New York- and London-based Alinda Capital Partners has raised $3 billion (€2.3 billion) for its debut infrastructure fund. The Alinda Infrastructure Fund I had an original target of $1 billion, according to its placement agent, CP Eaton Partners, but raised its cap to accommodate investor demand.
Firm head Christopher Beale said the vehicle will look at investments in transportation and energy infrastructure in North America and Europe, including roads, bridges, tunnels, airports, water supply, waste transport, gas storage and pipelines.
“We sensed that there is a rapidly growing opportunity for private capital to invest in infrastructure assets,” Beale said. “Historically, governments have provided most of the money for infrastructure investment.”
Beale is the former head of infrastructure finance and project finance at Citigroup. Before that, he was global head of project finance at Morgan Stanley and CSFB, as well as chairman of Beale Lynch Capital Partners, a private investment firm in New York.
“I grew up in a resource-rich country,” he says of his native Australia, which was at the forefront of the infrastructure asset class and has produced many of the industry's leaders. “I wanted to learn how to finance natural resources investment.”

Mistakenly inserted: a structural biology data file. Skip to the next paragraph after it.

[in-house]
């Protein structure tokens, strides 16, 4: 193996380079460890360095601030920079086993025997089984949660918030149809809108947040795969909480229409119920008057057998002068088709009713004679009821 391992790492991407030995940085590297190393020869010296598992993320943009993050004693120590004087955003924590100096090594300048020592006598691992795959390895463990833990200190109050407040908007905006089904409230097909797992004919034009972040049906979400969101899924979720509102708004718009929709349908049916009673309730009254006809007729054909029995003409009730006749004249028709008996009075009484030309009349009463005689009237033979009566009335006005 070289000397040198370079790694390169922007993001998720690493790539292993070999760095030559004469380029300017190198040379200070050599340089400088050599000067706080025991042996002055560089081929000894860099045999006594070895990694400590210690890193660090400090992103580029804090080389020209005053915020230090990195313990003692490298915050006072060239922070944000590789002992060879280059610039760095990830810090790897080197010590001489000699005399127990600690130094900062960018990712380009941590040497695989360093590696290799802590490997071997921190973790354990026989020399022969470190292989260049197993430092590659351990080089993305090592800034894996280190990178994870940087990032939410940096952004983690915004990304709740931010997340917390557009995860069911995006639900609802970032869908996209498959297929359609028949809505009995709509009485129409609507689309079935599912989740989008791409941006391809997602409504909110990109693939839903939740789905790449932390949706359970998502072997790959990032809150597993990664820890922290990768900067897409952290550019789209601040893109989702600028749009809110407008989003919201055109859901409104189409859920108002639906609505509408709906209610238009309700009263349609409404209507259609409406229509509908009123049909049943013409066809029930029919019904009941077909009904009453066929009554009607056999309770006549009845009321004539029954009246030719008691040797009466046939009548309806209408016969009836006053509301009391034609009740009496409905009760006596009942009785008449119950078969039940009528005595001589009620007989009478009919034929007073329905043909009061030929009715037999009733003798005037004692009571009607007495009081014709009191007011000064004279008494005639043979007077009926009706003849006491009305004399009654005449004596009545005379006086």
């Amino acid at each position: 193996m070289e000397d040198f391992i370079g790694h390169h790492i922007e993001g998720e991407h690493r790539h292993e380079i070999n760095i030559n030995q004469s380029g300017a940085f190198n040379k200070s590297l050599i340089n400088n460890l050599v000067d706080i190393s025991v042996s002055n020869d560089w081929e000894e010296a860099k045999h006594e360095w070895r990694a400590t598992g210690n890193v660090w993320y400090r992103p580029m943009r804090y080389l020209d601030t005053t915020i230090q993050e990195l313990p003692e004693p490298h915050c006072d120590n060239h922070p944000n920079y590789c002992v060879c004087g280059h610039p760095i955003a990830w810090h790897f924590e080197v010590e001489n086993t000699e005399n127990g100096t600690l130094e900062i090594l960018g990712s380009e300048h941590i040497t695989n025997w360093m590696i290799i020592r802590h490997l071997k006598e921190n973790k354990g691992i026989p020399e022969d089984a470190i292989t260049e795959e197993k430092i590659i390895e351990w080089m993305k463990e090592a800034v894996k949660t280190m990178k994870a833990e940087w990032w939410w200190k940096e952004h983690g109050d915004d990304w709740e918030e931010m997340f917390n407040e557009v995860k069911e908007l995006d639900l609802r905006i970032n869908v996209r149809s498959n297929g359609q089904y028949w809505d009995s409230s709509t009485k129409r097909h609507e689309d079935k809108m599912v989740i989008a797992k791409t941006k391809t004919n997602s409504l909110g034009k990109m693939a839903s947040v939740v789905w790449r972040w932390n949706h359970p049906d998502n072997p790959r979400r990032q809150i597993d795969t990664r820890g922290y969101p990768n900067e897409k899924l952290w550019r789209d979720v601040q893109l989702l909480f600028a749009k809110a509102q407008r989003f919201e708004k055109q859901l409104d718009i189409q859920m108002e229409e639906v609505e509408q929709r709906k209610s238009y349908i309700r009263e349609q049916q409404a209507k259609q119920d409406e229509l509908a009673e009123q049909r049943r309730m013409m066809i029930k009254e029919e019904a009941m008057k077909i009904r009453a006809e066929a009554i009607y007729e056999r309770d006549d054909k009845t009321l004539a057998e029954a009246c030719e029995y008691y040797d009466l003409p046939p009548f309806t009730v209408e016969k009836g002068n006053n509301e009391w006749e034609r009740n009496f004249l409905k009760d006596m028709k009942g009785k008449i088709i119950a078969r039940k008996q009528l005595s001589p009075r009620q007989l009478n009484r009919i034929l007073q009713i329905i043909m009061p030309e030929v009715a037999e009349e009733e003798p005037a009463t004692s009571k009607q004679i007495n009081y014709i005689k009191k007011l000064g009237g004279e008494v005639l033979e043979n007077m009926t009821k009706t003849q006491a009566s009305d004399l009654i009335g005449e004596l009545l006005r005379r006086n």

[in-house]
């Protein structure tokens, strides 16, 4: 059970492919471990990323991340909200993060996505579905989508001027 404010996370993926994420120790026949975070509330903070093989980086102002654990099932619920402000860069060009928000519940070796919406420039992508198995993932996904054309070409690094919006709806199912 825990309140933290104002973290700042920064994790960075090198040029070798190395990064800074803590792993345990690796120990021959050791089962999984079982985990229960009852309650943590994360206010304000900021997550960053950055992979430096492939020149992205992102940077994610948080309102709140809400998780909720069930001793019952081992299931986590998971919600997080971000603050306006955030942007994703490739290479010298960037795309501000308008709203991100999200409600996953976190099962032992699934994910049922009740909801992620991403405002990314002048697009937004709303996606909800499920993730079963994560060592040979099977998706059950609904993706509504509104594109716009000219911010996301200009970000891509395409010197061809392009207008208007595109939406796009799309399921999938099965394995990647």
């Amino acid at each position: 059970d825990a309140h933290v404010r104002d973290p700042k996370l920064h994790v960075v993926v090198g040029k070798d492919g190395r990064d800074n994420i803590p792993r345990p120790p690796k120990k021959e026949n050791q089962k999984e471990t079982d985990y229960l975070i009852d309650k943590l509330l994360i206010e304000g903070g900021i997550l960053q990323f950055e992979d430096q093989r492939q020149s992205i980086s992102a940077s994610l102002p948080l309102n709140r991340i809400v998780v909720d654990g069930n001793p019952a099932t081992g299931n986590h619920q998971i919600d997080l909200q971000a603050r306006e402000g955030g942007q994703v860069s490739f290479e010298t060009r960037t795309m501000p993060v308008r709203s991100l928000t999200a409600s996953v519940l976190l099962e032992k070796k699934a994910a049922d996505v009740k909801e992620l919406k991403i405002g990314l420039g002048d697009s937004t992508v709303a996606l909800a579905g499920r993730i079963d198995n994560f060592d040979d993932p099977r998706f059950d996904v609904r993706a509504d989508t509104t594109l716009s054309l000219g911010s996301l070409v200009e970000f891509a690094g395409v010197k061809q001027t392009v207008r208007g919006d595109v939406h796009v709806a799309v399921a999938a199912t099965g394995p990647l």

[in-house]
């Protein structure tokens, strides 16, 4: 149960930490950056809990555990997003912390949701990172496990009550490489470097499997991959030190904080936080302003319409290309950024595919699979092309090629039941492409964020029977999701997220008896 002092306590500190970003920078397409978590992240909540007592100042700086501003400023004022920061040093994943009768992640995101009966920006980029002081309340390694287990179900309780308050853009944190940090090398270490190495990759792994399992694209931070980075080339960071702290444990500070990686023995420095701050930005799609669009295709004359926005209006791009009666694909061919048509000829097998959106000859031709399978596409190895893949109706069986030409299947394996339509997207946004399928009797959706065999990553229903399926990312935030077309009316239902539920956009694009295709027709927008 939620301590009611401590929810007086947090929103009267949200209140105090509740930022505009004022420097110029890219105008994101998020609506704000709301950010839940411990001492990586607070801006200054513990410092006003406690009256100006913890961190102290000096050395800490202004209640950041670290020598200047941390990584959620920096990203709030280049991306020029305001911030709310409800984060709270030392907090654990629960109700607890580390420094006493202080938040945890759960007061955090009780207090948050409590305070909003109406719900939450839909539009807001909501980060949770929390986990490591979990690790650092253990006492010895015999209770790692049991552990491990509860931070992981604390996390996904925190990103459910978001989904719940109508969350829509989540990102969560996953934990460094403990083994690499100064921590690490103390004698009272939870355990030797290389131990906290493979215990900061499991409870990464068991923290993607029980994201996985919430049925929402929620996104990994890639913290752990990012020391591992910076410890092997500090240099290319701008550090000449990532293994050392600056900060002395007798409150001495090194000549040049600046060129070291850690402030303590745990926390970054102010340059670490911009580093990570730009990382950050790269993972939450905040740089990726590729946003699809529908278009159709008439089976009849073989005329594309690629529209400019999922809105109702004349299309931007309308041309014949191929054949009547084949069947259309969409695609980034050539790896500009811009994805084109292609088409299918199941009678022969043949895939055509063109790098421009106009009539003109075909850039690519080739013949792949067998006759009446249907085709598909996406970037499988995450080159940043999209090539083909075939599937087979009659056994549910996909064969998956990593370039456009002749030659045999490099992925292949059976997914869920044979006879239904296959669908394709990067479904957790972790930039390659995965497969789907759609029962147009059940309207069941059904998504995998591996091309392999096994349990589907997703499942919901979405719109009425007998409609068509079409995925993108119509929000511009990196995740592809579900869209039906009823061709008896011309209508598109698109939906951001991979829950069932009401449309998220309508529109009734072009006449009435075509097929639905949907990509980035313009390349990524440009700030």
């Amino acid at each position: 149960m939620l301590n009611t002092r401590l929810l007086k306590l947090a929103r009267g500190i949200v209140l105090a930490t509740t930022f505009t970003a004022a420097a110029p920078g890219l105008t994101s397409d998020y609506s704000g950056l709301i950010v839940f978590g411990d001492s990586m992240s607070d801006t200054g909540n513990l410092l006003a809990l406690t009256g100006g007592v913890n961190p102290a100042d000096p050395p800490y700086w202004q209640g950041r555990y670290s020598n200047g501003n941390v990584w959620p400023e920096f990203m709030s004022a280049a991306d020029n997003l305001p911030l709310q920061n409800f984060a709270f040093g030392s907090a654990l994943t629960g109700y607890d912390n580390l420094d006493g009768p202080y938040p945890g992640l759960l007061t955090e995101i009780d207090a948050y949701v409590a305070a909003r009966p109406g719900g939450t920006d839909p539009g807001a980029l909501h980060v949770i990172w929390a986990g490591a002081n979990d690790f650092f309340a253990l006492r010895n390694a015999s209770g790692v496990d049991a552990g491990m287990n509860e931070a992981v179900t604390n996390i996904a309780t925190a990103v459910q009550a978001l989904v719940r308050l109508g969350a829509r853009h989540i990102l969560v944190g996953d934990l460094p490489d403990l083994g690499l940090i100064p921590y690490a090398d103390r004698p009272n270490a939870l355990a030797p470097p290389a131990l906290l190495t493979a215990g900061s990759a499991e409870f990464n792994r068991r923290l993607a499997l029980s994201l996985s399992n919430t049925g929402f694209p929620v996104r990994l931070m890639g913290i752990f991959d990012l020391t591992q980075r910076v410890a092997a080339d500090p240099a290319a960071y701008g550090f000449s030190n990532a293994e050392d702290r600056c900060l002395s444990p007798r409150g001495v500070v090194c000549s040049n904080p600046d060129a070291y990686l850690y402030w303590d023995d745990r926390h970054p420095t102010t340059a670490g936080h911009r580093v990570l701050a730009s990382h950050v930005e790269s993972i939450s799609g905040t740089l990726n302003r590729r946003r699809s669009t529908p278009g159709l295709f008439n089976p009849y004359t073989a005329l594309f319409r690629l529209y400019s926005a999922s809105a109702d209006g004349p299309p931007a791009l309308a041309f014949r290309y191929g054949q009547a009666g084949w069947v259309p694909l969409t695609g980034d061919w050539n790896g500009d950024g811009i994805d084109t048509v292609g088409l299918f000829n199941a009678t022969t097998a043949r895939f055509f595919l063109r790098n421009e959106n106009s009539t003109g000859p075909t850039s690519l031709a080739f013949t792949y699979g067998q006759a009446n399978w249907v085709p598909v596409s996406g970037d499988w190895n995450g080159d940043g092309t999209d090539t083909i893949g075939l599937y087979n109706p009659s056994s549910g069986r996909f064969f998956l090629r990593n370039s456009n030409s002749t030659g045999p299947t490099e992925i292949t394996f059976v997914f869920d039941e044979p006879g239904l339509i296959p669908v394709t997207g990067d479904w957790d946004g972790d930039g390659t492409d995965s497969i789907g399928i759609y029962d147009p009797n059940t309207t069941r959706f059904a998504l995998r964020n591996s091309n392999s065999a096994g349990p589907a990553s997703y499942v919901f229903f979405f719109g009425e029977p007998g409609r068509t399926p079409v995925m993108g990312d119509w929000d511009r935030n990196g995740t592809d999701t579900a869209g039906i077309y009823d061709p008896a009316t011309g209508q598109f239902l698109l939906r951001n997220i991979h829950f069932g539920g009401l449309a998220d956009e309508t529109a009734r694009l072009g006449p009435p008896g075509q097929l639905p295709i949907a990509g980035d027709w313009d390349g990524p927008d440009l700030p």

Joining Beale in his endeavors are a group of former Citigroup pros, including Simon Riggall, the former European head of project finance at the financial firm who is based in London, and New York-based partners Sanjay Khettry and John Laxmi. “We collectively were at the forefront of the trends and development in the infrastructure market in the US and globally,” Beale says of the Citigroup team. Rounding out the partnership is Philip Dyk, the former president of Ahlstrom Capital.
Alinda, which was founded in August 2005, commenced fundraising shortly thereafter and has already committed one-third of the fund's capital. Alinda owns the Detroit-Windsor Tunnel, toll bridges in Alabama, natural gas distribution utilities in several Western states and an income fund in Canada that owns residential hot water tanks. The firm has also committed capital to an undisclosed, debut European deal.
Earlier this year, the firm worked with GE Energy Financial Services to acquire Kinder Morgan Retail, the US natural gas retail distribution business of Kinder Morgan, for $710 million.